Employees wishing to change jobs during probation must submit a one-month notice. If they want to leave the country during probation, they must submit a 14-day notice. Leaving the country without notice during probation will render employees a one-year ban from obtaining a work permit.

If any of the parties violated these rules, the breaching party is required to financially compensate the other with a pay equivalent to regular work days of the remaining notice period.

4. Removal of unlimited contracts

Starting next year, employers will be allowed to issue only limited (fixed-term) contracts, renewable every three years, for the same or lesser period, upon the agreement of both parties.

The removal of unlimited contracts helps unify end-of-service benefits and other entitlements across the country.

Employers will be granted a one-year grace period, starting from the law’s implementation on February 2022, to amend and correct employment contracts to fixed term.

5. Minimum wage

In an unprecedented move, the new law will set a minimum wage for employees in the private sector. The UAE Cabinet will determine the minimum wage following a proposal by the Minister of Human Resources and Emiratisation in coordination with relevant authorities.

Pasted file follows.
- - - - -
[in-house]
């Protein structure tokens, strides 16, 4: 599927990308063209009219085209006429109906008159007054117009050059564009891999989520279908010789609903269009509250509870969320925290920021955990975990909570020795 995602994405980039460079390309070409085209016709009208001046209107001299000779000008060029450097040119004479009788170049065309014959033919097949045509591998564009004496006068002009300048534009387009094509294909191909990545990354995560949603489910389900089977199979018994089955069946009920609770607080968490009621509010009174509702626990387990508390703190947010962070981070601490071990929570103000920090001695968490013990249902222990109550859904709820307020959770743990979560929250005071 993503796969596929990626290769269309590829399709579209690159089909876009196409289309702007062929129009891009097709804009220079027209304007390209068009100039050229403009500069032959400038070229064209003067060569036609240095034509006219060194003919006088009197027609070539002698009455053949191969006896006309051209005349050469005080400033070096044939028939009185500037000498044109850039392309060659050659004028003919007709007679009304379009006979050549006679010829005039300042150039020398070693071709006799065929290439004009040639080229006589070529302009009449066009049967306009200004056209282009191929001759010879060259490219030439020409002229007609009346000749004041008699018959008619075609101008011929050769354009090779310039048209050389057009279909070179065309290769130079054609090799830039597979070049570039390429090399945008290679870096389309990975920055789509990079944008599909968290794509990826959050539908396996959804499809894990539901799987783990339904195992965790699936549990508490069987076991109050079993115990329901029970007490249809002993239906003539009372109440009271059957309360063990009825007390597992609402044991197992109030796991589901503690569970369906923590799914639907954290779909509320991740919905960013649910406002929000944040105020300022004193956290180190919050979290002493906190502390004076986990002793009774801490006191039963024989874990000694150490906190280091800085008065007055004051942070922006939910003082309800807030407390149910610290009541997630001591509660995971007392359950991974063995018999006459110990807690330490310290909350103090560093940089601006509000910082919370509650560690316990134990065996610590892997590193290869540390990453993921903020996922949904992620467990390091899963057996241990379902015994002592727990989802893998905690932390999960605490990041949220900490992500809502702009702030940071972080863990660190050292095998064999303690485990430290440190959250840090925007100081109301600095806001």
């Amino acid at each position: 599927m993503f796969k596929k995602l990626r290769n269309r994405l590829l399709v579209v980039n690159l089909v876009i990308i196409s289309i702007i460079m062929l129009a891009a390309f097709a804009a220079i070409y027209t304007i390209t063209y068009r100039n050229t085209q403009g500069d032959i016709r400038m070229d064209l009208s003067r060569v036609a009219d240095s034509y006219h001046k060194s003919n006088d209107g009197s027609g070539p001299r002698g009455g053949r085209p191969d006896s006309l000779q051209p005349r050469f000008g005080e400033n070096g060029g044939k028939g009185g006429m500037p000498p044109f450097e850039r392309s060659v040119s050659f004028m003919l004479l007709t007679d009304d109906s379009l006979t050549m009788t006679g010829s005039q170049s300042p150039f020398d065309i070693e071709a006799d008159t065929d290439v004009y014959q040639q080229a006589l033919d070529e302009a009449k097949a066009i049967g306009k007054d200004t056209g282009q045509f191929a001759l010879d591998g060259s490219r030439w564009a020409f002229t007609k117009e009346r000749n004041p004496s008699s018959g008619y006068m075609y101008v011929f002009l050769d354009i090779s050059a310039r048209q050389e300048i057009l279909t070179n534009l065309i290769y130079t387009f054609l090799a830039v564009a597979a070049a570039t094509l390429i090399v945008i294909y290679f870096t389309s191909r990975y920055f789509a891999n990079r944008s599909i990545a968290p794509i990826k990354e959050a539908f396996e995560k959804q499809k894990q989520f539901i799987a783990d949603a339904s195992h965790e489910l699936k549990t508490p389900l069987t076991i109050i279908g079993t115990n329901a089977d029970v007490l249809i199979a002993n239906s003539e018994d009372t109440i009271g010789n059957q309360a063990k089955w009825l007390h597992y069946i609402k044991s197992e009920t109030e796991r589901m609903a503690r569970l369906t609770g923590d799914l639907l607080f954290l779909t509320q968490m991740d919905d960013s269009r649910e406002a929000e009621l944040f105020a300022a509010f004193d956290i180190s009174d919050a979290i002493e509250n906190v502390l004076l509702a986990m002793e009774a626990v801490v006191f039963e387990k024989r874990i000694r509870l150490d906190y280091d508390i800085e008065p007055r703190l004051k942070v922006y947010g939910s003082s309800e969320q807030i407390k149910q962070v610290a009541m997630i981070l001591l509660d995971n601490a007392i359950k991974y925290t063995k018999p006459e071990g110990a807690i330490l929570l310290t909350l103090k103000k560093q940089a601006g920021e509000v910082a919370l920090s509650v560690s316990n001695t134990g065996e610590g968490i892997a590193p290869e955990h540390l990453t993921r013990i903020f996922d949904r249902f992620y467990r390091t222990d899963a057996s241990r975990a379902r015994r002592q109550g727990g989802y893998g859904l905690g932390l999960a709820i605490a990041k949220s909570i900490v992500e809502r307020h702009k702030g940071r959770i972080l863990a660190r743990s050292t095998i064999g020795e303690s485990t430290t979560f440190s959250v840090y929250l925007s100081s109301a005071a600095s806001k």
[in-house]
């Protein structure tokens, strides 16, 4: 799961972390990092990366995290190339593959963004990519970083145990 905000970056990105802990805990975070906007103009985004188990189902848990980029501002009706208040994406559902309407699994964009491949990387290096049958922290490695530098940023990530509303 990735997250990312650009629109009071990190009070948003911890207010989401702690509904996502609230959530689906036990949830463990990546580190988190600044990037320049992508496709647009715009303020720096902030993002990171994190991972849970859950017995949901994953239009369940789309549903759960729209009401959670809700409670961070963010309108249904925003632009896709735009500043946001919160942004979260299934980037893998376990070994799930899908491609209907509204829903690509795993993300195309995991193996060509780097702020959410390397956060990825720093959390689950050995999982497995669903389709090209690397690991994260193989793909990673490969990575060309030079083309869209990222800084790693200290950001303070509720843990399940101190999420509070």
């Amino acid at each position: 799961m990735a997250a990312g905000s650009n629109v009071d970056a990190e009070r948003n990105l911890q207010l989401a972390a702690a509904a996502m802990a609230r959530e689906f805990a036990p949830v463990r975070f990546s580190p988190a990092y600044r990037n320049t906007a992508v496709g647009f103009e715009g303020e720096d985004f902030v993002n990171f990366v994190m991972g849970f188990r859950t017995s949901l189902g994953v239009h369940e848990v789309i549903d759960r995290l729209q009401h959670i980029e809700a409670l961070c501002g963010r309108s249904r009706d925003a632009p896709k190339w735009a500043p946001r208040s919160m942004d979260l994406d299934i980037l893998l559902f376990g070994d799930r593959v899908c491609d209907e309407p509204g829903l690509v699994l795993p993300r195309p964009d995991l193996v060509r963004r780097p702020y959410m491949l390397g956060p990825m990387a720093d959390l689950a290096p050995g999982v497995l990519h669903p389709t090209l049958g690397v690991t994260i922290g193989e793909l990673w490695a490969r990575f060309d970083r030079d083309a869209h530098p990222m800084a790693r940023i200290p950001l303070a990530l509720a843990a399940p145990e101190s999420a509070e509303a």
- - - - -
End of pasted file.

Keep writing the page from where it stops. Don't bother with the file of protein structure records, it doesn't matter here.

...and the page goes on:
Previously, the UAE labour law had no minimum wage set beyond broadly mentioning that salaries must cover the basic needs of employees.

6. Coverage of repatriation costs

In the event of a worker’s death, the employer bears repatriation costs upon the family’s request. The employer shall also pay the worker’s wages, entitlements and severance expenses to the family within 10 days of the worker’s death.

7. Right to remain in country after quitting

The employer is prohibited from forcing employees to leave the country after the end of the work relationship or termination of a contract. Under the new law, workers are allowed to move to a new employer and stay to benefit in the labour market.

Under the new law, employers cannot confiscate the official documents of employees.

8. Anti-discrimination and harassment provisions

Under the new law, the employer is now bound by a policy of non-discrimination in hiring employees on the basis of gender, race, colour, nationality, religion, social origins or disability.

The law also protects employees against sexual harassment, bullying, verbal, physical or emotional abuse by employers, superiors and colleagues.

Employers shall not use any means of force against employees or threaten to penalize employees for failing to perform an action against their will.

9. Women empowerment

The law expressively states an equal pay for women doing the same job, or other work of equal value, as men. The value of work to be determined later by the cabinet.

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It is emphasised in the law that all provisions regulating the employment of workers shall apply without discrimination to working women.

10. Judicial fees exemption

The new law exempts workers from judicial fees at all stages of litigation, enforcement and petitions filed by workers or their heirs with a value not exceeding Dh100,000.

It also provides that the employer shall bear the fees and expenses of recruitment and employment and shall not recover them directly or indirectly from the employee.